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Vegetarian Indian at Sapthagiri Worth a Trip to Jersey City

Visiting Jersey City's Newark Avenue is a treat; the steeply-pitched street is lined with dozens of restaurants and a handful Hindu temples, and strands of multicolored lights hanging from the street lamps and power lines lend the area a festive air. The atmosphere alone is worth a trip; the excellent food at Sapthagiri is just one more reason to go. More

'No Sharing! No Doggy Bags!' A Mountain of Brazilian Meat at Fernandes Steakhouse, Newark

Despite an almost comically expansive menu of meat and seafood dishes (including some interesting combinations like sauteed pork cubes with clams, potato cubes, pickles, wine, cilantro, and "Spanish sauce"), most people come to Fernandes for the Rodizio ($29.75, "!!! No Sharing/No Doggy Bags !!!"), in which men wielding large skewers of grilled meats wander from table to table, slicing off fresh portions of meat until the diner is physically unable to consume another calorie. More

Hanging Gardens of Ham, Mountain of Salt Cod at A. J. Seabra's Portuguese Supermarket in Newark, NJ

It was with a sip of Portuguese "fire water" in my belly and some serious heat-induced dehydration that I launched myself giddily down the aisles of Newark's A & J Seabra Supermarket. And I'll level with you—that stuff is strong. So it took me a few minutes to reassure myself that it wasn't just the booze and the heat flushing my face and sending me bouncing from counter to counter, plucking items from the shelves, glassy-eyed and greedy. More

Snapshots from the Gourmet Japanese Fair at Mitsuwa Marketplace

Mitsuwa becomes a schedule-clearing dining destination when it stages one of its seasonal food events—the likes of which hit Edgewater, New Jersey last weekend in the form a humbly named Gourmet Japanese Fair. Filling the interior of the marketplace with temporary stands to serve a stunning variety of sushi, ramen, snacks, and desserts, the Fair drew a steady stream of diners from opening to close. More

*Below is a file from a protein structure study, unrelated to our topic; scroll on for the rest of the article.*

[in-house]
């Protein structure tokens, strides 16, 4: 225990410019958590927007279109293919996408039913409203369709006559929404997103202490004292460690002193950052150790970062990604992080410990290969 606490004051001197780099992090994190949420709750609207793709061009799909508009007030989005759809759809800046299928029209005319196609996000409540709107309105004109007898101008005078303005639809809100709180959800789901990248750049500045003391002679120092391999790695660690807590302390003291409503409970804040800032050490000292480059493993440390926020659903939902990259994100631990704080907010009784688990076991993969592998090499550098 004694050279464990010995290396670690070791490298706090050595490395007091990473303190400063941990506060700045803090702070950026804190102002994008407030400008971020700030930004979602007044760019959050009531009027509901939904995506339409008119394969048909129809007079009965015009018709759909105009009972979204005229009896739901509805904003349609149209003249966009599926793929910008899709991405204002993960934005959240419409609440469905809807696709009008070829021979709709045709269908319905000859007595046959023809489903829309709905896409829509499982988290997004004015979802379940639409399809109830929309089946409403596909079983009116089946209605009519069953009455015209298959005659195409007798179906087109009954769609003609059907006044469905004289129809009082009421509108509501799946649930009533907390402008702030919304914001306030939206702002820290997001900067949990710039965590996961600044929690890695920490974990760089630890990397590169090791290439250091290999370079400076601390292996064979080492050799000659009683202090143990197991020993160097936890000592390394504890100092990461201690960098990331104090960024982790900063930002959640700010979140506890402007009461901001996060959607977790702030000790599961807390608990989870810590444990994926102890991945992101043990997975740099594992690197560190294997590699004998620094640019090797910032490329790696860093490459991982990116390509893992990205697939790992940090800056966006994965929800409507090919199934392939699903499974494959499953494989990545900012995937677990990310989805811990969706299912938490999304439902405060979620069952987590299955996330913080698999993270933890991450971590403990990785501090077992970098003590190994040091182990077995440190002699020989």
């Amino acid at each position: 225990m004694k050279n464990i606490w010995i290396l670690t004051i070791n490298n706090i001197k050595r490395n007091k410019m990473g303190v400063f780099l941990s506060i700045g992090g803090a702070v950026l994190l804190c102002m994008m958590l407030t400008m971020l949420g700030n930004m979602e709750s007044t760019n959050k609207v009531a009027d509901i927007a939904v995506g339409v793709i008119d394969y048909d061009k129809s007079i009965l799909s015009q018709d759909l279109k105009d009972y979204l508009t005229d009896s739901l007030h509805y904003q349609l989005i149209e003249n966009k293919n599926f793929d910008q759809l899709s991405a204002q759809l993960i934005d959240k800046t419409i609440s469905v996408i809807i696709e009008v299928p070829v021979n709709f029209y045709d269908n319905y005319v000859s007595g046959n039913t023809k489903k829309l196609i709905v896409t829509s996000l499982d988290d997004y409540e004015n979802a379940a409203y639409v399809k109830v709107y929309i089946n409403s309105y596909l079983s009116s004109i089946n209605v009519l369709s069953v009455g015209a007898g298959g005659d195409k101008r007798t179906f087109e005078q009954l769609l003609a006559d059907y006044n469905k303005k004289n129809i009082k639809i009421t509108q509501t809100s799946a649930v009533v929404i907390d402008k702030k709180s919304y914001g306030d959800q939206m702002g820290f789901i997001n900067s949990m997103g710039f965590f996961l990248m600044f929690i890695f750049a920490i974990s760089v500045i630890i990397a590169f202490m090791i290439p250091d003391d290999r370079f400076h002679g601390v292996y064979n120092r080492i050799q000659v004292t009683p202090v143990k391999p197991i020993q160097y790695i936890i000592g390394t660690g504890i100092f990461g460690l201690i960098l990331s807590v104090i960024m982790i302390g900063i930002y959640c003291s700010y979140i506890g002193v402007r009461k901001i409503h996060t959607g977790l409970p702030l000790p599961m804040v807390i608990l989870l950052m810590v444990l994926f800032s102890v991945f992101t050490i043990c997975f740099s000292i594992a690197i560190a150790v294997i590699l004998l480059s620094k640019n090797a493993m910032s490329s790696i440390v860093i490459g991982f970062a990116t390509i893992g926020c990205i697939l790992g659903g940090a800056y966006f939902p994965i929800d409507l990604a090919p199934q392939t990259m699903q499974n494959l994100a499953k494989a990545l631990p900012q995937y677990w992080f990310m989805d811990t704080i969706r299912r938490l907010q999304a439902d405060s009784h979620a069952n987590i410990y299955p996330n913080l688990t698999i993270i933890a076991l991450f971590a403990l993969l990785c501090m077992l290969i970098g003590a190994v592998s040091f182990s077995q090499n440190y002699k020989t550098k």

An Afternoon Tour of Jersey City with Executive Chef of The Dutch, Jason Hua

"Am I really going to live in Jersey City?" Jason Hua, the executive chef at The Dutch, asked himself before moving from Manhattan. But after spending a day across the Hudson river in New Jersey's second most populous city, with its Brooklyn-resembling tree-lined streets and sweeping views of the Manhattan skyline and Ms. Statue of Liberty, you'll start to understand why. Especially when you get to eating. More

Good Bread: Balthazar Bakery

In 1997, Balthazar opened its doors on Spring Street. Downstairs in the basement, a corner was set aside for a little bread-making operation. On the first day, every table was decorated with a basket containing house-made breads: a baguette, a whole wheat, a rye, and so on. Fifteen years later, nearly identical loaves are still sold by the Balthazar Bakery, which has grown to be one of the city's biggest and most consistently excellent artisan bakeries. More

Where to go for Indian Food in NYC, According to Floyd Cardoz

Raised in Bombay and Goa, Floyd Cardoz has always cooked Indian food, whether fused with Western techniques or in its most traditional form. After a 12-year stint at the now-closed Tabla, where he and Danny Meyer put together an exotic menu of Indian fusion dishes, he's making a comeback with Meyer's new North End Grill. The menu isn't rooted in one cuisine, but Floyd sneaks in elements of the Indian food he knows so well, such as the black pepper shrimp he often grills in his own backyard. We talked with Floyd to learn where he goes for Indian food in New York City. The short answer to finding the best: don't be afraid of traveling to Queens and New Jersey. More

Good Bread: Portuguese Specialties at Teixeira's Bakery in Newark

The Ironbound district of Newark is a pancake-flat trapezoid hemmed in between the city's downtown, the Passaic River, and the highway. For almost a century, it's been home to a thriving Portuguese community, rivaled in size only by Massachusetts communities like Fall River and New Bedford. The Ironbound's main drag, Ferry Street, is lined with Portuguese, Spanish, and Brazilian restaurants selling platters of paella, barbecue, and the like. If you want a bite of something just as Iberian but not so gut-busting, head to Teixeira's Bakery, with two stores in the Ironbound. The line to the counter is often forty deep, but it's worth the wait. More

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